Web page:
Re: SOF kayaks

Posted by Mike on Apr 1, 2006


I do mortise the ribs, and it is a traditional rib to gunnel joint, but I don't do in the traditional way. I use a router to mortise the gunnels, and don't square off the edges of the mortise. Instead I round over the edges of my ribs. This is something that you would want to do anyway, as you don't want sharp corners on the ribs where you will be sliding across them. I also mortise my gunnels for the deck beams. "Traditional" techniques changeover the years. The inuit use what they have available and have even used nails to fasten keelsons and chies to ribs.

I have found that certain finishes work better on different skins. On my canvas skin, I used Elast-o-Seal and Snow-Roof. It worked well with the canves to help keep it from getting too brittle, but the finish does abrade some. In my first polyester skinned kayak I used water-based varathane. It has held up better than the frame has. Water based urethane works very well on polyester. It has been a very durable skin and coating. On my second polyester skin, I used Plasti-Coat tool dip. This kayak is a folder so I wanted an extremely flexible coating. I got it, but this one has an aluminum frame and the aluminum corrodes and the corrosion goes through the skin and coating. It still works okay for occasional use. On my wife's kayak, I used a nylon skin coated with oil-based varathane. It has been okay, but has had some minor chipping. The 8 oz nylon that I used is wonderfull stuff, but I heard that oil-based urethane works better on nylon than water-based. On my last nylon skin, I used the two-part urethane from Spirit Line, and will use it again on any other kayak that I expect to use much. It is wonderfully durable, and is fast to apply. I dyed the skin prior to application of the two-part urethane.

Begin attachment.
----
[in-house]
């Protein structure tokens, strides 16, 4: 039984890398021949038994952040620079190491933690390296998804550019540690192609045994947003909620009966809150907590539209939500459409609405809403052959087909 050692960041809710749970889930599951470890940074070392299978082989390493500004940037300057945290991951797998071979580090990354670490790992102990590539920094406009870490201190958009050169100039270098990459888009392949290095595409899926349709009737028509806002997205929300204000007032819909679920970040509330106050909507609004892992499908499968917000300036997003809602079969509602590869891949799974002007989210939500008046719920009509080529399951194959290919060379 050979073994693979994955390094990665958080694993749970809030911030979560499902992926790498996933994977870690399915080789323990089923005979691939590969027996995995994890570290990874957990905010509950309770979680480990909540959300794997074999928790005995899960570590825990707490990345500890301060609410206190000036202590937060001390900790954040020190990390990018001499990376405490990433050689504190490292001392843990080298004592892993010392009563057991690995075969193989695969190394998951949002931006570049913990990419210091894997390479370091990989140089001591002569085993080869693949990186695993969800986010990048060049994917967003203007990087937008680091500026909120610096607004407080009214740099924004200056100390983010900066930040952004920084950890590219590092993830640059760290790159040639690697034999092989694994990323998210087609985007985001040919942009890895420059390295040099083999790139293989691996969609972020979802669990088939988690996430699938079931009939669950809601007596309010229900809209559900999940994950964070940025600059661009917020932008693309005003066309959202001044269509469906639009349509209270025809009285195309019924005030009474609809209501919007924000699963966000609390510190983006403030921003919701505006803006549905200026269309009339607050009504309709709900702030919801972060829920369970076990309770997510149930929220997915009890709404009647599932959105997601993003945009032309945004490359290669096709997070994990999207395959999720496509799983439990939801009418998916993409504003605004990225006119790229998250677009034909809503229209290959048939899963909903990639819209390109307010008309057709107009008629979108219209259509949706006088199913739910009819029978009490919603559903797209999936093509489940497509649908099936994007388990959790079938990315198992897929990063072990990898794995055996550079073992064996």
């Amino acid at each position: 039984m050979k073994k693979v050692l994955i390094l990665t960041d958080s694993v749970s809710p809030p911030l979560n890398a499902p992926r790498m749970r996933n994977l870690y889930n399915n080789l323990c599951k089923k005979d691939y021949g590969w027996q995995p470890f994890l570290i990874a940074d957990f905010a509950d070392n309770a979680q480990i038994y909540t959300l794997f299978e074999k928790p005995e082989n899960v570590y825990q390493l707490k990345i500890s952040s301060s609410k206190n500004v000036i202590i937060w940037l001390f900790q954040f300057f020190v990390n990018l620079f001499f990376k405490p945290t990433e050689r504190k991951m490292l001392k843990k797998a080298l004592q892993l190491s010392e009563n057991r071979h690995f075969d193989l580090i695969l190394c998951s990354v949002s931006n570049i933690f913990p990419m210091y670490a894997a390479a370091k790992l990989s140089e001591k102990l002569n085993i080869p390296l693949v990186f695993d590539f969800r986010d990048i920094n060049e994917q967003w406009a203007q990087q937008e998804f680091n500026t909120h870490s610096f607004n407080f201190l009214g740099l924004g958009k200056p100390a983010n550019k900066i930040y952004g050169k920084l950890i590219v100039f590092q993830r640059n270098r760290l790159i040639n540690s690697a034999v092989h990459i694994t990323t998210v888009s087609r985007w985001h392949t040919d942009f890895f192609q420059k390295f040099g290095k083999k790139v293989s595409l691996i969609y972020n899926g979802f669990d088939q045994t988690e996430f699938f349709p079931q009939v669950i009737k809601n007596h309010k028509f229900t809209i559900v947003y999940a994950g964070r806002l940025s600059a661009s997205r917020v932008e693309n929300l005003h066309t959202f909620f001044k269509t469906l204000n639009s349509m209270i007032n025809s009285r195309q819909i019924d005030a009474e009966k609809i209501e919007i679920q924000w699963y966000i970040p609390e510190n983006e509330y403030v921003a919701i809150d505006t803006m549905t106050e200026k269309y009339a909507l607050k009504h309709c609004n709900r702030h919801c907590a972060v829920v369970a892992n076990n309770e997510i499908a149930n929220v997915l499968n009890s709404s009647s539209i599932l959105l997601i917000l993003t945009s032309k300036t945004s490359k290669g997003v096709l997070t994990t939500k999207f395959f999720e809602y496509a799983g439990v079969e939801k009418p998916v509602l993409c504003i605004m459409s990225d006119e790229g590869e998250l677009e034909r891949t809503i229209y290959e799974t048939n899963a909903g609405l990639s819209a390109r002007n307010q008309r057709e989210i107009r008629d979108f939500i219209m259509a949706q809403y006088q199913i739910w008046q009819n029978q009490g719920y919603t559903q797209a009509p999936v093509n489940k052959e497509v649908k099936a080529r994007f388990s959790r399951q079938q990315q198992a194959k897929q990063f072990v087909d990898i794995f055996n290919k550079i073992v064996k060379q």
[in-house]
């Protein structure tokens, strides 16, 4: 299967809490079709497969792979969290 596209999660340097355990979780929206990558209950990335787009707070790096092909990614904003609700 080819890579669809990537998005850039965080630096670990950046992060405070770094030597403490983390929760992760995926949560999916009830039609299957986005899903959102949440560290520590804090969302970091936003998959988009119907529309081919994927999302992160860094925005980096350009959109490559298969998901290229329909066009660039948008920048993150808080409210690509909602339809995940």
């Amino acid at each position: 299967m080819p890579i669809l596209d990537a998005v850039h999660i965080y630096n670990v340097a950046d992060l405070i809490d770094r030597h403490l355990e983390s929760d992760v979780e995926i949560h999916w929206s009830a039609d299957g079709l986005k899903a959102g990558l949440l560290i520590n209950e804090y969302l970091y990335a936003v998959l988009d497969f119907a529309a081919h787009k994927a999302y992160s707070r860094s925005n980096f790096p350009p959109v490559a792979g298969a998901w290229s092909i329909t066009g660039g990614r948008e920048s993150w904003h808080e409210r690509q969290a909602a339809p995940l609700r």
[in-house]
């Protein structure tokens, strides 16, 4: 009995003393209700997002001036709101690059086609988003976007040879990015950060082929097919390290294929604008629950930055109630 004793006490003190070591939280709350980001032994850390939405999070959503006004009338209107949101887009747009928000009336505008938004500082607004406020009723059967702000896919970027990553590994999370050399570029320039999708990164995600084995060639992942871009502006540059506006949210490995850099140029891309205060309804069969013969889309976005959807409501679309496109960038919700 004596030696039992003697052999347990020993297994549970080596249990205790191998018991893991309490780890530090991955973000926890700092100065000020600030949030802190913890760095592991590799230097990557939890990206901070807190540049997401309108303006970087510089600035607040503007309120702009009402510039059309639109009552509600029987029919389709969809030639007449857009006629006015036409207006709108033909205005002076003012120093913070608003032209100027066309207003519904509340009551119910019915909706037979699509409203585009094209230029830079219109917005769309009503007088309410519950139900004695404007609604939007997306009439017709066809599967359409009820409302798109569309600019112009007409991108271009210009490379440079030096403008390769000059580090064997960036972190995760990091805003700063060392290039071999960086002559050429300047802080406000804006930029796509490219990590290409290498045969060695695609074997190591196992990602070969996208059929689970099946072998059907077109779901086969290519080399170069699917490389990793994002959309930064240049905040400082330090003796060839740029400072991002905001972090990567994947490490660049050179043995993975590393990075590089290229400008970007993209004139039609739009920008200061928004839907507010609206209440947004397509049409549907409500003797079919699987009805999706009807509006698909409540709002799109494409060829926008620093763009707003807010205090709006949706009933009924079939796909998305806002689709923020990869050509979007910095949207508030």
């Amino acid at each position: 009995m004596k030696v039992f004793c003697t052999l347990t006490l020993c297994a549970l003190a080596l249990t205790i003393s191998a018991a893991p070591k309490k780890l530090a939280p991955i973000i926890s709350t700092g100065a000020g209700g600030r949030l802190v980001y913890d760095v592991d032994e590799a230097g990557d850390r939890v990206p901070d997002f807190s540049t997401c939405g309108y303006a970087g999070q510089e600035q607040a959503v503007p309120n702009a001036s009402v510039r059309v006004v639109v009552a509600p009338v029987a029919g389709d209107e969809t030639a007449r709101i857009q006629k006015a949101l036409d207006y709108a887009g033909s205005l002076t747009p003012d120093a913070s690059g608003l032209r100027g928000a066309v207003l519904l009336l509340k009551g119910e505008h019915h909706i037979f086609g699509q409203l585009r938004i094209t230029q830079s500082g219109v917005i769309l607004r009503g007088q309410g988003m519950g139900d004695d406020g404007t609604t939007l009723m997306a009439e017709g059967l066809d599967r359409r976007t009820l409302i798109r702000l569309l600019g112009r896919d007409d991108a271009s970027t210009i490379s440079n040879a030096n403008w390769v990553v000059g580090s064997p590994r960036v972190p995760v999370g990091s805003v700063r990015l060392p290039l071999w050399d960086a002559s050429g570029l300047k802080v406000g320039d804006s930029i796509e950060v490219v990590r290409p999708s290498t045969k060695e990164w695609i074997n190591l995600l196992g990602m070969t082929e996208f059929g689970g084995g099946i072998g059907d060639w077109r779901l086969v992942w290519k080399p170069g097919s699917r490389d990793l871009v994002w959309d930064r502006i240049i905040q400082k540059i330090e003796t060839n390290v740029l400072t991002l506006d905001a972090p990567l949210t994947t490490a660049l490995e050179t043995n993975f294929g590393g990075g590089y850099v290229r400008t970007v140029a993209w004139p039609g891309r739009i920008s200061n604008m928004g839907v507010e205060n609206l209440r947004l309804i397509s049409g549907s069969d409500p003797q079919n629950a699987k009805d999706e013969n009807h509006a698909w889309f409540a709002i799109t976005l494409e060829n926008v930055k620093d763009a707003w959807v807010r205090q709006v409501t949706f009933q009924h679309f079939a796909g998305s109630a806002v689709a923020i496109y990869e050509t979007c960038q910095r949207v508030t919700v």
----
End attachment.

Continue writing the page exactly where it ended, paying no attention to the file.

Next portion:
I like using Cris Cunningham's book, "Building the Greenland Kayak" as a guide for building mine. I make my own judgements on a lot of the dimensions now, as I know what I am looking for. His book will give a good all around kayak, and he tells how to modify it for specific purposes. Cunningham has a jig for everything. He based his book off of H.G. Peterson's book that the Inuit in Greenland use as a guide to this day.

That was no me in that photo, it was Greg Stamer. I am able to stand up in that kayak though, and have been able to drop back down to sitting. I just don't have a picture of me doing it. It is an extremely stable 17.5'x20" kayak. It has a very flat bottom, with virtually no flare, so the chines are almost 20" wide. It also has almost no rocker and a full length keel rubrstrip. It is an interesting kayak, quite boxy, but rolls well, goes extremely straight, except in currents, and carves turns reasonably well. It is derived from George Putz's book, "Wood and Canvas Kayak Buiding". This method works okay for those afraid of steam bending, but does not produce as durable of a kayak frame as more traditional methods.

Check out the pic below of Freya at SSTIKS this last year. There are getting to be more and more stupid human tricks at SSTIKS.


The inside of my brown SOF

In Response to: Re: SOF kayaks by SOF Building Techniques on Apr 1, 2006